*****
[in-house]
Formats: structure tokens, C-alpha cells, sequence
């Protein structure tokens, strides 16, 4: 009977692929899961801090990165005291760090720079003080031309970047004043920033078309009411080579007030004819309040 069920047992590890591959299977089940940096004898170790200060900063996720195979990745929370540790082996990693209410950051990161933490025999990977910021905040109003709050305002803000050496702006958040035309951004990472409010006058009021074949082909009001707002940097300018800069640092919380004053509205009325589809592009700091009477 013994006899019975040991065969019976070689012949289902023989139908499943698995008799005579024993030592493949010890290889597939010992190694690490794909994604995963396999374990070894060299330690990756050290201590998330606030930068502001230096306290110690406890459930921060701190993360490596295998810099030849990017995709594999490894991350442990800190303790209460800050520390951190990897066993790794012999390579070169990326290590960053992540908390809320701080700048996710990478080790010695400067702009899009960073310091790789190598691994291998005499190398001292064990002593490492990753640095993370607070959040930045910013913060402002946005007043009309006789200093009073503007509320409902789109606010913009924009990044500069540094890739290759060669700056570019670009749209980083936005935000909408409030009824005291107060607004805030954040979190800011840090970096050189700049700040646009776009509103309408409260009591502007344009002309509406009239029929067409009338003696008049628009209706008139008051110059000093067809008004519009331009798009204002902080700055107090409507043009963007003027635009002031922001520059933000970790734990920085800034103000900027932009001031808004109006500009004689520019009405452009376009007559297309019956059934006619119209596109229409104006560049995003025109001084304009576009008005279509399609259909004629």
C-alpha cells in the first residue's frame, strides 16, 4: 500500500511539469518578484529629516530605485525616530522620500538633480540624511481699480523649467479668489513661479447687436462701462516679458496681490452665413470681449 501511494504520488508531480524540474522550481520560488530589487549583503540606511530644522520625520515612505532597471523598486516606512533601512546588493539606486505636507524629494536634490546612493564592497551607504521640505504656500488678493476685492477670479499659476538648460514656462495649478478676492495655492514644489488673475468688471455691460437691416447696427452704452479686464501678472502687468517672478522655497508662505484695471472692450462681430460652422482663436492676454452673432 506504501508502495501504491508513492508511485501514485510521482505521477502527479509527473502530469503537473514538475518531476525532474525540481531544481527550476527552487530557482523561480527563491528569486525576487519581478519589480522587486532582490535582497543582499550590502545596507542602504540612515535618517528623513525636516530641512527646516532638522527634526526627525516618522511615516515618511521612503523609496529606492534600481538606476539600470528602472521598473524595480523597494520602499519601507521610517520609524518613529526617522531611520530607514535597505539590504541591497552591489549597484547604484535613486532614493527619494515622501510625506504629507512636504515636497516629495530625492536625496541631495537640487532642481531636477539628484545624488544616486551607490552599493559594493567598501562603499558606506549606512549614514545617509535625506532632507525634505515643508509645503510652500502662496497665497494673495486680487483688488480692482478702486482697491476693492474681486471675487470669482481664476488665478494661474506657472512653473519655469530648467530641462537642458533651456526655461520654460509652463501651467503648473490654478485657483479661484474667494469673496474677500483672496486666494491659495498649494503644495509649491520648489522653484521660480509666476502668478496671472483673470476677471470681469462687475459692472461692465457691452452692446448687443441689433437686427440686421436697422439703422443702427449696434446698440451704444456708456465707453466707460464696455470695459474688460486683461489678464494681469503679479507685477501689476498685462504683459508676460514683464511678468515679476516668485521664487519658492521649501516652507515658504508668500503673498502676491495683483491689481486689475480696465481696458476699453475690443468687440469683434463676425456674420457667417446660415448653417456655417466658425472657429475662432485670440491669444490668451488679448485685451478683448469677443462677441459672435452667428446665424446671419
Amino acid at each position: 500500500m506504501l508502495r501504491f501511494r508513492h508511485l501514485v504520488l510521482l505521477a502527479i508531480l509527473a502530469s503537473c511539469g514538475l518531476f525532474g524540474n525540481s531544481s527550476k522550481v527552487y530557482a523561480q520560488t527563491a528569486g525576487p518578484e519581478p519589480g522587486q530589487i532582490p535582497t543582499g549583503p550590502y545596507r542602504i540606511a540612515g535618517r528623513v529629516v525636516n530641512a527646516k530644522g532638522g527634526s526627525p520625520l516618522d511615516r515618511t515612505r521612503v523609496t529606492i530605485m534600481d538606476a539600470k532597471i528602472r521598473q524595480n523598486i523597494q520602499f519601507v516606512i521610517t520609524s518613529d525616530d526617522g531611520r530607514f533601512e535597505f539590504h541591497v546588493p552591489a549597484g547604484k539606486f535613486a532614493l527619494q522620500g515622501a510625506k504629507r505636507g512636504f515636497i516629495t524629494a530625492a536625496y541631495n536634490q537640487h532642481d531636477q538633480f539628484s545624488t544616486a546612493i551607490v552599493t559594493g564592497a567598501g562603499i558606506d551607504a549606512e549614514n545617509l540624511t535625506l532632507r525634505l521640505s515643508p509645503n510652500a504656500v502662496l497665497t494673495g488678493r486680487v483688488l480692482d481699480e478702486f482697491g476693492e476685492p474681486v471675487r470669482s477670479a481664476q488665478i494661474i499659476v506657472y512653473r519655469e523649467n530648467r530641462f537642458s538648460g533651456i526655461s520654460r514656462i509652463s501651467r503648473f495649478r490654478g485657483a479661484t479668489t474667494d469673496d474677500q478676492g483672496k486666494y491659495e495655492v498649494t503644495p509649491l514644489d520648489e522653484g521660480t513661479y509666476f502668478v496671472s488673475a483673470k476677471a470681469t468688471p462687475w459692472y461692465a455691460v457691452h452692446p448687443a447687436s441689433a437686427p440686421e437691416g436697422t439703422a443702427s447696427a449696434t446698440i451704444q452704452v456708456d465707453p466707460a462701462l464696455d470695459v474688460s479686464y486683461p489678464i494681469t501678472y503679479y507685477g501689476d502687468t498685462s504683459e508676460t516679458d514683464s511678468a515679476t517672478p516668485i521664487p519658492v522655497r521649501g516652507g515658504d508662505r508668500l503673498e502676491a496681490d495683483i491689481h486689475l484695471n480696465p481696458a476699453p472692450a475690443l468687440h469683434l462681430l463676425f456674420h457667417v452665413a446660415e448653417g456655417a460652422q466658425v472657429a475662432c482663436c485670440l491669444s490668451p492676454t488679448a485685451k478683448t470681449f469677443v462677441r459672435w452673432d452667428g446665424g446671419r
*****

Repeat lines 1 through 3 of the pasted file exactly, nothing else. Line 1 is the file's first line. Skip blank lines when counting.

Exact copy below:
[in-house]
Formats: structure tokens, C-alpha cells, sequence
């Protein structure tokens, strides 16, 4: 009977692929899961801090990165005291760090720079003080031309970047004043920033078309009411080579007030004819309040 069920047992590890591959299977089940940096004898170790200060900063996720195979990745929370540790082996990693209410950051990161933490025999990977910021905040109003709050305002803000050496702006958040035309951004990472409010006058009021074949082909009001707002940097300018800069640092919380004053509205009325589809592009700091009477 013994006899019975040991065969019976070689012949289902023989139908499943698995008799005579024993030592493949010890290889597939010992190694690490794909994604995963396999374990070894060299330690990756050290201590998330606030930068502001230096306290110690406890459930921060701190993360490596295998810099030849990017995709594999490894991350442990800190303790209460800050520390951190990897066993790794012999390579070169990326290590960053992540908390809320701080700048996710990478080790010695400067702009899009960073310091790789190598691994291998005499190398001292064990002593490492990753640095993370607070959040930045910013913060402002946005007043009309006789200093009073503007509320409902789109606010913009924009990044500069540094890739290759060669700056570019670009749209980083936005935000909408409030009824005291107060607004805030954040979190800011840090970096050189700049700040646009776009509103309408409260009591502007344009002309509406009239029929067409009338003696008049628009209706008139008051110059000093067809008004519009331009798009204002902080700055107090409507043009963007003027635009002031922001520059933000970790734990920085800034103000900027932009001031808004109006500009004689520019009405452009376009007559297309019956059934006619119209596109229409104006560049995003025109001084304009576009008005279509399609259909004629």